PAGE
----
Ovulatory Dysfunction

Diagnosing & Treating Infertility caused by Ovulatory Dysfunction and Premature Ovarian Failure

Ovulatory dysfunction is comprised of a variety of different conditions that each result in the same outcome – either irregular ovulation or the total lack of ovulation.  The major symptom of ovulatory dysfunction is a history of irregular menstrual cycles.  Most ovulatory menstrual cycles are regular, occurring every 27-30 days or so, and are accompanied by some mild uterine cramping.  Most ovulatory patients also experience some breast swelling and/or tenderness in the few days leading up to the onset of menstrual bleeding, and many patients may also have some mid-cycle discomfort (“mittleschmertz”) that occurs around the time of ovulation.  Women with ovulatory dysfunction, on the other hand, frequently have very irregular cycles, ranging from 30-90+ days in length, rare menstrual cramping, and no mid-cycle discomfort.  They may have other symptoms as well, such as a milky breast discharge and/or an increase in hair growth – predominantly on their face, chest, or back.

A patient’s clinical presentation and laboratory evaluation will help the physician determine the cause of the ovulation disorder.   The initial workup of ovulatory dysfunction includes an evaluation of thyroid function and a measurement of the pituitary hormone prolactin.  It is important that the prolactin determination be performed on a blood sample obtained early in the morning while fasting.  The most common ovulation disorders include hyperprolactinemia, hypothyroidism, polycystic ovarian syndrome, hypothalamic dysfunction, and impending ovarian failure.

Women who have elevated prolactin levels leading to ovulatory dysfunction initially need an evaluation of the pituitary gland to exclude a tumor as the source of the excess prolactin production.  Pituitary tumors responsible for excessive prolactin production are essentially always benign, and they are usually treated with a category of medications called dopamine agonists.  The most common medications are bromocriptine (ParlodelTM) and cabergoline (DostinexTM).  Patients with thyroid disorders – most commonly hypothyroidism – are typically treated with thyroid replacement therapy.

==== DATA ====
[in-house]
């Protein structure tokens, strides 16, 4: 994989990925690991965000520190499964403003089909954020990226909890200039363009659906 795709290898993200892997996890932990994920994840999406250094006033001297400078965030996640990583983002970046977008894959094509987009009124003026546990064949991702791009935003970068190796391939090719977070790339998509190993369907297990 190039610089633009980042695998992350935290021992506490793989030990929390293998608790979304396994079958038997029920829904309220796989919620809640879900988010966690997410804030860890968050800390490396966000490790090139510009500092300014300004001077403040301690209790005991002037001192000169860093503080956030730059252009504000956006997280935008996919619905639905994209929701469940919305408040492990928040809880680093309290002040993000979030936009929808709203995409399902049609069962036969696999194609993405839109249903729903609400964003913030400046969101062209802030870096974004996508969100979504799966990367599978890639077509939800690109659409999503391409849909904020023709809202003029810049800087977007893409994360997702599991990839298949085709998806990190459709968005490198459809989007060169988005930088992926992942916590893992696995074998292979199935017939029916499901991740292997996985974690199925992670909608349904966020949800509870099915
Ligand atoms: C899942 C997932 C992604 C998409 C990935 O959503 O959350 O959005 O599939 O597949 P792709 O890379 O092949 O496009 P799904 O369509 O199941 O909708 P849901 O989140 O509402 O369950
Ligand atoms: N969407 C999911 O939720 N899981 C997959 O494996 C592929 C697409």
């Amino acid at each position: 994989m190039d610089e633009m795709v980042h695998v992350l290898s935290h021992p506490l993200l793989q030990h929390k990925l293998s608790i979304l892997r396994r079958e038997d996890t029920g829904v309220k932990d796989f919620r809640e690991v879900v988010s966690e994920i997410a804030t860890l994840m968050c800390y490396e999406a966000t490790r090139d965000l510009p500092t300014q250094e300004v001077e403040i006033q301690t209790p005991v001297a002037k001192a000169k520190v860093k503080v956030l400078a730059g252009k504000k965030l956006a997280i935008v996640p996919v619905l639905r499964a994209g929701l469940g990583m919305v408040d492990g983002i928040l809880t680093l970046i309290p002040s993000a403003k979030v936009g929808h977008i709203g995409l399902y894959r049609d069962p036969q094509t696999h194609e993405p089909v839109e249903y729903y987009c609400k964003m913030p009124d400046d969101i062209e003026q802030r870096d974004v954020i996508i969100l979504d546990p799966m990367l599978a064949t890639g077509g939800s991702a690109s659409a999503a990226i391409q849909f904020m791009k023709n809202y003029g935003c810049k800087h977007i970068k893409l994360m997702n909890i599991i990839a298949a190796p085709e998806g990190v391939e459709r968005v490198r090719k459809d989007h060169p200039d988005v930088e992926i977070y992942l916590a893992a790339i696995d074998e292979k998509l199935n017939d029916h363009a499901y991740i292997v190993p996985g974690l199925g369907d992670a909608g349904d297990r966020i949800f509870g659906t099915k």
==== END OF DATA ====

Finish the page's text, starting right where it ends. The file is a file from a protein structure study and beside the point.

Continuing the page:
Hypothalamic dysfunction or hypothalamic amenorrhea is an uncommon cause of ovulatory dysfunction.  Oftentimes women with this condition are thin with a low percentage of body fat and have almost complete absence of menses when not on hormonal contraception or replacement.  This can be due to excessive exercise or conditions such as anorexia nervosa, but is often present without an obvious cause.  The evaluation of women with hypothalamic amenorrhea includes laboratory testing for the pituitary hormones FSH and LH, which are either in the normal range or low, as well as a serum estradiol level which is typically less than 10 pg/ml.  On ultrasound evaluation, women with hypothalamic amenorrhea often have a very thin uterine lining and their ovaries may be small as well.  Women with hypothalamic amenorrhea who are given progesterone to induce menses typically will not experience a period due to the absence of an estrogen-primed uterine lining.  Women with hypothalamic amenorrhea will occasionally respond to clomiphene citrate for ovulation induction, but often need treatment with human menopausal gonadotropins (see gonadotropin stimulation).

Impending ovarian failure or premature ovarian failure has most recently been called primary ovarian insufficiency.  Please refer to the appropriate section on our website for a complete discussion of this disorder.

Approximately 40% of the patients seen at the Texas Fertility Center have ovulatory dysfunction.  Fortunately, this is one of the most easily treated conditions in our practice, and the overwhelming majority of patients with this disorder eventually do successfully conceive.

Learn more about Luteal Phase Defect and Premature Ovarian Failure